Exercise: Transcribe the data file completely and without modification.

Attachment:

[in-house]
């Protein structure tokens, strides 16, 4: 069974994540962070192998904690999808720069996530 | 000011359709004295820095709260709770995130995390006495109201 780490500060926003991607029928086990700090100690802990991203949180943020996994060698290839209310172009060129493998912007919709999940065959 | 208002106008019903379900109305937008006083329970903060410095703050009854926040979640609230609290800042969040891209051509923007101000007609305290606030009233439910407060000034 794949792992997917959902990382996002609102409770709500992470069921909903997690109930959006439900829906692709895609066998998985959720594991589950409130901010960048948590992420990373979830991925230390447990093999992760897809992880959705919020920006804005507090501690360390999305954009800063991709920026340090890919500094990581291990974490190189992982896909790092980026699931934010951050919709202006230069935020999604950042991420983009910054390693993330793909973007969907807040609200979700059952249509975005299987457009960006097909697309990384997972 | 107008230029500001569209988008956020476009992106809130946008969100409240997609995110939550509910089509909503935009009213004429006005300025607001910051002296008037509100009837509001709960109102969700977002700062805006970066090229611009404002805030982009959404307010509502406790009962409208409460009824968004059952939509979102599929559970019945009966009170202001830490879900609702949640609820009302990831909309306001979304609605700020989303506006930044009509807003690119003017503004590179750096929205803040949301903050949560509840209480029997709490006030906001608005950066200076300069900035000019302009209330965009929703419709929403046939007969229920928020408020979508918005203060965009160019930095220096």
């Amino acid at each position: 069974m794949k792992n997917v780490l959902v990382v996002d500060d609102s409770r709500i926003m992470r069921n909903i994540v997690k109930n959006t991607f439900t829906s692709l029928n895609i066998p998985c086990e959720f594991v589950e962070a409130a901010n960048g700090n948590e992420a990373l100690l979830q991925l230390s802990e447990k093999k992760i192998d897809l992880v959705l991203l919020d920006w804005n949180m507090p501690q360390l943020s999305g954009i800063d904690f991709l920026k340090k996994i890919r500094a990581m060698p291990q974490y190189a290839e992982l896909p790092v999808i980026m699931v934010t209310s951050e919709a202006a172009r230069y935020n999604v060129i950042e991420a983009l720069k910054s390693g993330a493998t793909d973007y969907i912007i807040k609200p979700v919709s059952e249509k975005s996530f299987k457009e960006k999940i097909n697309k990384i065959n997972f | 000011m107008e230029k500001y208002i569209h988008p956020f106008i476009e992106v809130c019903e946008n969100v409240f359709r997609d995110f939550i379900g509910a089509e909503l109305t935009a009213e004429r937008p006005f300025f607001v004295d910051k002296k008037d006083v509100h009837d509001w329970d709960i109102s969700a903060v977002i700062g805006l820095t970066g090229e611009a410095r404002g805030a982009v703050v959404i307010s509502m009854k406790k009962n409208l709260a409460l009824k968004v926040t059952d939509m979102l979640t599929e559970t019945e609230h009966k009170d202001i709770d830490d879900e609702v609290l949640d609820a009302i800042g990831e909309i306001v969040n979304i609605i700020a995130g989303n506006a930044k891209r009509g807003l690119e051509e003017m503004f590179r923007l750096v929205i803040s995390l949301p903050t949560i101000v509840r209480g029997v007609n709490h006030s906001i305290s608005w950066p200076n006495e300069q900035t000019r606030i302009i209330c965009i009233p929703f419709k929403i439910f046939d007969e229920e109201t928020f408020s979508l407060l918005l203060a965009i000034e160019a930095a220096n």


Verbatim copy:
[in-house]
């Protein structure tokens, strides 16, 4: 069974994540962070192998904690999808720069996530 | 000011359709004295820095709260709770995130995390006495109201 780490500060926003991607029928086990700090100690802990991203949180943020996994060698290839209310172009060129493998912007919709999940065959 | 208002106008019903379900109305937008006083329970903060410095703050009854926040979640609230609290800042969040891209051509923007101000007609305290606030009233439910407060000034 794949792992997917959902990382996002609102409770709500992470069921909903997690109930959006439900829906692709895609066998998985959720594991589950409130901010960048948590992420990373979830991925230390447990093999992760897809992880959705919020920006804005507090501690360390999305954009800063991709920026340090890919500094990581291990974490190189992982896909790092980026699931934010951050919709202006230069935020999604950042991420983009910054390693993330793909973007969907807040609200979700059952249509975005299987457009960006097909697309990384997972 | 107008230029500001569209988008956020476009992106809130946008969100409240997609995110939550509910089509909503935009009213004429006005300025607001910051002296008037509100009837509001709960109102969700977002700062805006970066090229611009404002805030982009959404307010509502406790009962409208409460009824968004059952939509979102599929559970019945009966009170202001830490879900609702949640609820009302990831909309306001979304609605700020989303506006930044009509807003690119003017503004590179750096929205803040949301903050949560509840209480029997709490006030906001608005950066200076300069900035000019302009209330965009929703419709929403046939007969229920928020408020979508918005203060965009160019930095220096």
């Amino acid at each position: 069974m794949k792992n997917v780490l959902v990382v996002d500060d609102s409770r709500i926003m992470r069921n909903i994540v997690k109930n959006t991607f439900t829906s692709l029928n895609i066998p998985c086990e959720f594991v589950e962070a409130a901010n960048g700090n948590e992420a990373l100690l979830q991925l230390s802990e447990k093999k992760i192998d897809l992880v959705l991203l919020d920006w804005n949180m507090p501690q360390l943020s999305g954009i800063d904690f991709l920026k340090k996994i890919r500094a990581m060698p291990q974490y190189a290839e992982l896909p790092v999808i980026m699931v934010t209310s951050e919709a202006a172009r230069y935020n999604v060129i950042e991420a983009l720069k910054s390693g993330a493998t793909d973007y969907i912007i807040k609200p979700v919709s059952e249509k975005s996530f299987k457009e960006k999940i097909n697309k990384i065959n997972f | 000011m107008e230029k500001y208002i569209h988008p956020f106008i476009e992106v809130c019903e946008n969100v409240f359709r997609d995110f939550i379900g509910a089509e909503l109305t935009a009213e004429r937008p006005f300025f607001v004295d910051k002296k008037d006083v509100h009837d509001w329970d709960i109102s969700a903060v977002i700062g805006l820095t970066g090229e611009a410095r404002g805030a982009v703050v959404i307010s509502m009854k406790k009962n409208l709260a409460l009824k968004v926040t059952d939509m979102l979640t599929e559970t019945e609230h009966k009170d202001i709770d830490d879900e609702v609290l949640d609820a009302i800042g990831e909309i306001v969040n979304i609605i700020a995130g989303n506006a930044k891209r009509g807003l690119e051509e003017m503004f590179r923007l750096v929205i803040s995390l949301p903050t949560i101000v509840r209480g029997v007609n709490h006030s906001i305290s608005w950066p200076n006495e300069q900035t000019r606030i302009i209330c965009i009233p929703f419709k929403i439910f046939d007969e229920e109201t928020f408020s979508l407060l918005l203060a965009i000034e160019a930095a220096n």